Three judges closed the five-year case by arguing that file sharing was comparable to the "loan or sale of books," and therefore no offense had been committed.
The case against the file-sharing site CVCDGO began five years ago when Spanish police raided a house in Madrid, dismantled the site, and arrested four people.
The three judges at Madrid Provincial Court - Maria Riera Ocariz, Eduardo Jesus Gutierrez Gomez, and Francisco Cucala Campillo - ruled that "since ancient times there has been the loan or sale of books, movies, music, and more. The difference now is mainly in the medium used - previously it was paper or analog media and now everything is in a digital format which allows a much faster exchange of a higher quality and also with global reach through the Internet."
In common with most file-sharing cases in Spain recently, the court found that since the site did not host the actual copyright files and generated no profit directly from any infringements of copyright, the presence of advertising on the site did not constitute a crime.
The decision has saddened audiovisual rights collecting society Egeda and Columbia Tristar, who alerted police to the site in 2005 claiming it allowed users to download films on file-sharing networks. Advertising-financed CVCDGO claimed in 2005 it had had 11 million visits since launching in 2004. It still had servers located in San Diego, CA following raids in Madrid, Malaga, and Seville.
Coming Events of Interest
Digital Media Conference East - June 25th in McLean, VA. The Washington Post calls this Digital Media Wire flagship event "a confab of powerful communicators and content providers in the region." This conference explores the current state of digital media and the directions in which the industry is heading. The DCIA will present a "Content in the Cloud" panel discussion.
Distributed Computing & Grid Technologies - June 28th - July 3rd in Dubna, Russia. This fourth international conference on this subject, also known as GRID2010, will be held by the Laboratory of Information Technologies at the Joint Institute for Nuclear Research and is focused on the use of grid-technologies in various areas of science, education, industry and business.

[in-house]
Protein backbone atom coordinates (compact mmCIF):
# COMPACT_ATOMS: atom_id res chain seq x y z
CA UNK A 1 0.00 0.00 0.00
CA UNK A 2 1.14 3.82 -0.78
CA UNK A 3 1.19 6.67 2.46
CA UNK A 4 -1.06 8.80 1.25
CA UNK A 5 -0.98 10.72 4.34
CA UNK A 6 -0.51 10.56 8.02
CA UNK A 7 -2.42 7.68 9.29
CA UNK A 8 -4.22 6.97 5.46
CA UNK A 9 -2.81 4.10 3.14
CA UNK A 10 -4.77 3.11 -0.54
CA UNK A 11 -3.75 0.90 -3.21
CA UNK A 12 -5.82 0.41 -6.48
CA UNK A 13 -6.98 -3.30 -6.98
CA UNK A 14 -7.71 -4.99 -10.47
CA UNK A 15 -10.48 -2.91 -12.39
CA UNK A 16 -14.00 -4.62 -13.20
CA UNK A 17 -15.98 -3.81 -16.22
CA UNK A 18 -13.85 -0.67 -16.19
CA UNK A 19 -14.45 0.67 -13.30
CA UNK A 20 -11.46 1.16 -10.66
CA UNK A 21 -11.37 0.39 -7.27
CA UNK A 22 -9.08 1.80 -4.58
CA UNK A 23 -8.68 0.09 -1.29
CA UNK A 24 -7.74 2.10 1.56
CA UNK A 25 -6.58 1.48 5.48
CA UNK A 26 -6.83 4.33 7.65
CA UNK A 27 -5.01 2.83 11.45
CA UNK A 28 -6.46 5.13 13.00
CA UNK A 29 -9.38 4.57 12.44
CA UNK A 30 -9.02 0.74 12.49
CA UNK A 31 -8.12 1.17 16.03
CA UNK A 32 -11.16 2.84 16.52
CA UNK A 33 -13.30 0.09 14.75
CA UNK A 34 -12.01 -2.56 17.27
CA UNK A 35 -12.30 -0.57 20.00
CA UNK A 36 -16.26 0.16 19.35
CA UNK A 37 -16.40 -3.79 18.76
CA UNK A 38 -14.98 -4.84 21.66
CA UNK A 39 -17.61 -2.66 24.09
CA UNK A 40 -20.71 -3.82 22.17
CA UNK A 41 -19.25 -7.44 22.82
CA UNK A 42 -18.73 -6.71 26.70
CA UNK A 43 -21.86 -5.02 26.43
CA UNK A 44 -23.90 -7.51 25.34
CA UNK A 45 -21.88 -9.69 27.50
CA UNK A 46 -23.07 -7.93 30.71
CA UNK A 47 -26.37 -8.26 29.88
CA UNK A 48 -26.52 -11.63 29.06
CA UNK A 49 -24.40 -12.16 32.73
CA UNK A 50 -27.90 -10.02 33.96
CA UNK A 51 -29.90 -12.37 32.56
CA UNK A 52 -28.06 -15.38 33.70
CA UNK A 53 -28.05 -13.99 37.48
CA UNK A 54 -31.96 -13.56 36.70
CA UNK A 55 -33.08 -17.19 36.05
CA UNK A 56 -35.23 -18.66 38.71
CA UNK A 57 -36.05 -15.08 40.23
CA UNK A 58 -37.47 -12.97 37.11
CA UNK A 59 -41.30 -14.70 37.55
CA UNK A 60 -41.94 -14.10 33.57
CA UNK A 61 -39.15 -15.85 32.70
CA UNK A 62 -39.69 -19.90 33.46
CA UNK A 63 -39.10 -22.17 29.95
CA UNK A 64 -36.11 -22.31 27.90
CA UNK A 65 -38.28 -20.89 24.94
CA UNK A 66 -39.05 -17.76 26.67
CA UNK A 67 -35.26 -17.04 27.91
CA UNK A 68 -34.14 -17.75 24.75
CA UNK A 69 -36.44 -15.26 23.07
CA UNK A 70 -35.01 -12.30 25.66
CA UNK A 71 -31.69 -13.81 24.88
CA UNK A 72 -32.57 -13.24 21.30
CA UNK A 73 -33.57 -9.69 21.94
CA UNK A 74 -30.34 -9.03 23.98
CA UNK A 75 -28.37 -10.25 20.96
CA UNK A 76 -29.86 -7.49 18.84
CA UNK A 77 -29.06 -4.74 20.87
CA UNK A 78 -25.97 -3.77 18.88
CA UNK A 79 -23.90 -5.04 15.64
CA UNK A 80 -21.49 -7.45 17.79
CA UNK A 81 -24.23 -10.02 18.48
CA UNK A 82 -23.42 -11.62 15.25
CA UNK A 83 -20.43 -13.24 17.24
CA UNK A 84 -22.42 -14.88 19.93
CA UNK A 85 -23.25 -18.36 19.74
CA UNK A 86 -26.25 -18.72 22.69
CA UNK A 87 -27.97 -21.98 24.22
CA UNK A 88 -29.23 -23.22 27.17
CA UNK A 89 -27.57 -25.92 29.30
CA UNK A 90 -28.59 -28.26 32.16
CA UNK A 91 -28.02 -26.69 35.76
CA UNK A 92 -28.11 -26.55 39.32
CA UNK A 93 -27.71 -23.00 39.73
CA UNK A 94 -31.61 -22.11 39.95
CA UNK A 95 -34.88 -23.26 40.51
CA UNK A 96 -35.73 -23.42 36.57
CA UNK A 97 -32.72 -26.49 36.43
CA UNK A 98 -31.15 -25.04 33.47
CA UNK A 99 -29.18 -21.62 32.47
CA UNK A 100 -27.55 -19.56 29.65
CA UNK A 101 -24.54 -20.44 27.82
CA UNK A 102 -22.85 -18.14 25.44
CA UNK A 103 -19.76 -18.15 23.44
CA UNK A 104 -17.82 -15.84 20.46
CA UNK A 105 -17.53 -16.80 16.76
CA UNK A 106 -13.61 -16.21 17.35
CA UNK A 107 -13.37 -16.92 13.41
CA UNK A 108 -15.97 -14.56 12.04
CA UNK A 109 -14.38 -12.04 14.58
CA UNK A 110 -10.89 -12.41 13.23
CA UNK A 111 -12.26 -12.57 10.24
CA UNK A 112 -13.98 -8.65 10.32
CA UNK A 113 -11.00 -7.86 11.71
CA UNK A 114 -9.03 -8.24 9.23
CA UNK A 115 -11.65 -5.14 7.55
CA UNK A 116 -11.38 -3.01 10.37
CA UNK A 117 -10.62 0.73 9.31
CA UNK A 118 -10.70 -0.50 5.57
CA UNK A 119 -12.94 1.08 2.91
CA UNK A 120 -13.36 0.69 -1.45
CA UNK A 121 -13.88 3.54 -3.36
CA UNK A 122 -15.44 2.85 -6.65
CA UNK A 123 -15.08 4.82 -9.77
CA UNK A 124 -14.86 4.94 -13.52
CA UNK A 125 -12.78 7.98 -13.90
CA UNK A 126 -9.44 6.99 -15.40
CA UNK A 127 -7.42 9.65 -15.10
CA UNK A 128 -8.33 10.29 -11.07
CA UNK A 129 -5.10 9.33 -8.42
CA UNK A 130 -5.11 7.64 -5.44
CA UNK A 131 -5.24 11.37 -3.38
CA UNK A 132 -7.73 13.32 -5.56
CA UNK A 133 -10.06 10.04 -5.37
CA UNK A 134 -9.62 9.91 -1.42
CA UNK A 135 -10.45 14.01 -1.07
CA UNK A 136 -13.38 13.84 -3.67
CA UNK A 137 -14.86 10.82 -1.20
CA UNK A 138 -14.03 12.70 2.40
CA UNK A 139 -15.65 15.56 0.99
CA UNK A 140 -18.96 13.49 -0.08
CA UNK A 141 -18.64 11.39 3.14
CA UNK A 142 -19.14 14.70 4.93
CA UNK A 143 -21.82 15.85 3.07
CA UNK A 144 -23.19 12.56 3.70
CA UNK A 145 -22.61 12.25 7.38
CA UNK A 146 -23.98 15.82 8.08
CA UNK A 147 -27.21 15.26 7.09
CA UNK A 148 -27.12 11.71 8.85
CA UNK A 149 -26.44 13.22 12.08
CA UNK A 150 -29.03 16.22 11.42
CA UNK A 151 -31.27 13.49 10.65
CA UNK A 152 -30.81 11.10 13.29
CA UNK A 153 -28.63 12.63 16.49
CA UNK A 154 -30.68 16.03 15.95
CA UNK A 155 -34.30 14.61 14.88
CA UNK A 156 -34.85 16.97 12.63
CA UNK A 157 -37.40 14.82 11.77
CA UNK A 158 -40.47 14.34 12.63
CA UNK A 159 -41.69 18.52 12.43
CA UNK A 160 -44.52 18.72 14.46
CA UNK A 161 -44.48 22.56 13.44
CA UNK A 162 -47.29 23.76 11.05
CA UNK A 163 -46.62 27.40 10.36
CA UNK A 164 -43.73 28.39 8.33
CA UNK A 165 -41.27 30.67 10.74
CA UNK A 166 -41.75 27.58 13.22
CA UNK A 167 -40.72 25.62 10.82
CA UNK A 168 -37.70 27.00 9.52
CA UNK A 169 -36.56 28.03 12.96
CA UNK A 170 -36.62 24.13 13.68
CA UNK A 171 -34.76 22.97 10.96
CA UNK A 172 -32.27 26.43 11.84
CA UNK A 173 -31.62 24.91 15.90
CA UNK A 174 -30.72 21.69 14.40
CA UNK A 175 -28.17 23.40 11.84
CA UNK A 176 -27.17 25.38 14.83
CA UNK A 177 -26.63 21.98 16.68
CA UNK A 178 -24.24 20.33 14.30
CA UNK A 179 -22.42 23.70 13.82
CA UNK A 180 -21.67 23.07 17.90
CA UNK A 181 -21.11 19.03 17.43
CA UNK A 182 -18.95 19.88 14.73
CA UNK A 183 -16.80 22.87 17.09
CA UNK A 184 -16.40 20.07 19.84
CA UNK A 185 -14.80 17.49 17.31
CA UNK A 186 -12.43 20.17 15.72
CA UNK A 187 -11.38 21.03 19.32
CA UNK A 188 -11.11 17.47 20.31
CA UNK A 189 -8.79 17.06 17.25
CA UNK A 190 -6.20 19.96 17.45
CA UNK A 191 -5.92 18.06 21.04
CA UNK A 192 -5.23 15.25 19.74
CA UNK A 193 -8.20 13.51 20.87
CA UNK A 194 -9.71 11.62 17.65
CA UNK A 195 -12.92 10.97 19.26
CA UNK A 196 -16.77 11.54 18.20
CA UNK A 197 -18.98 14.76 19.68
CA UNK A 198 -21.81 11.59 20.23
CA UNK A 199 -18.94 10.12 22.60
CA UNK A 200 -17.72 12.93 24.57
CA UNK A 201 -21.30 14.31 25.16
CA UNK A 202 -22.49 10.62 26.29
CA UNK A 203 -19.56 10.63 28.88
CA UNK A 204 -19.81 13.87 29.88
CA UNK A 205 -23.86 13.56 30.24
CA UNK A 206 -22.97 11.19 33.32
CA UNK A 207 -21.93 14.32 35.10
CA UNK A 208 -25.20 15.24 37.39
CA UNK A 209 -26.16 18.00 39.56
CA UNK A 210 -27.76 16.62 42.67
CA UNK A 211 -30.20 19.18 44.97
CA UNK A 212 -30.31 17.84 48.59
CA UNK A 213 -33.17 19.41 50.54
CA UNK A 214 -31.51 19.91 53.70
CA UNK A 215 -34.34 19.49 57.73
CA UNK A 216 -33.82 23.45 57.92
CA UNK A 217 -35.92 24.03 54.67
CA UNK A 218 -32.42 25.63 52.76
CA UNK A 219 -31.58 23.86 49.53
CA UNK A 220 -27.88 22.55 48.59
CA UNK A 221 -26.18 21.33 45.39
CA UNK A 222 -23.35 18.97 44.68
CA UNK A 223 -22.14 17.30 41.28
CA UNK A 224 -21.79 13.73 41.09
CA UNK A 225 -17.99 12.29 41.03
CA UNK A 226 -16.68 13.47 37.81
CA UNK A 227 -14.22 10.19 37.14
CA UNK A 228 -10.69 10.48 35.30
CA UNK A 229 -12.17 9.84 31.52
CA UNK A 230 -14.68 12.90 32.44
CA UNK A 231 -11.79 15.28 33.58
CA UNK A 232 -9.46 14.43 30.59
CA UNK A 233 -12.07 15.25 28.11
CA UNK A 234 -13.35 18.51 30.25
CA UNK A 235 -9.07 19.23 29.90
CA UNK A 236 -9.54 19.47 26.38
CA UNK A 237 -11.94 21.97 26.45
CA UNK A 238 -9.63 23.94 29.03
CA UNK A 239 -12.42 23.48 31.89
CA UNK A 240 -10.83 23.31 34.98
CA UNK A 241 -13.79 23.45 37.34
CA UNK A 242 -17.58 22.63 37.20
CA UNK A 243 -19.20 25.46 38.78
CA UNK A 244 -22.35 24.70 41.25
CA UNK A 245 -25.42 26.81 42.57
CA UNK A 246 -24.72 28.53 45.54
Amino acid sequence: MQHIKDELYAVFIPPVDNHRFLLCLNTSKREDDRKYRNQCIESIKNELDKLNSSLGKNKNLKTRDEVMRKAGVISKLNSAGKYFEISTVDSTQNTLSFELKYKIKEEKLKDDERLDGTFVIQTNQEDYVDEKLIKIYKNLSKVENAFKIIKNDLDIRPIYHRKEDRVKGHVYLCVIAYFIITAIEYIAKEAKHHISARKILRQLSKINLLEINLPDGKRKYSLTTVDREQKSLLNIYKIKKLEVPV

NY Games Conference - September 21st in New York, NY.The most influential decision-makers in the digital media industry gather to network, do deals, and share ideas about the future of games and connected entertainment. Now in its 3rd year, this show features lively debate on timely cutting-edge business topics.
Digital Content Monetization 2010 - October 4th-7th in New York, NY. DCM 2010 is a rights-holder focused event exploring how media and entertainment owners can develop sustainable digital content monetization strategies.
Digital Music Forum West - October 6th-7th in Los Angeles, CA. Over 300 of the most influential decision-makers in the music industry gather in Los Angeles each year for this incredible 2-day deal-makers forum to network, do deals, and share ideas about the business.
Digital Hollywood Fall - October 18th-21st in Santa Monica, CA. Digital Hollywood Spring (DHS) is the premier entertainment and technology conference in the country covering the convergence of entertainment, the web, television, and technology.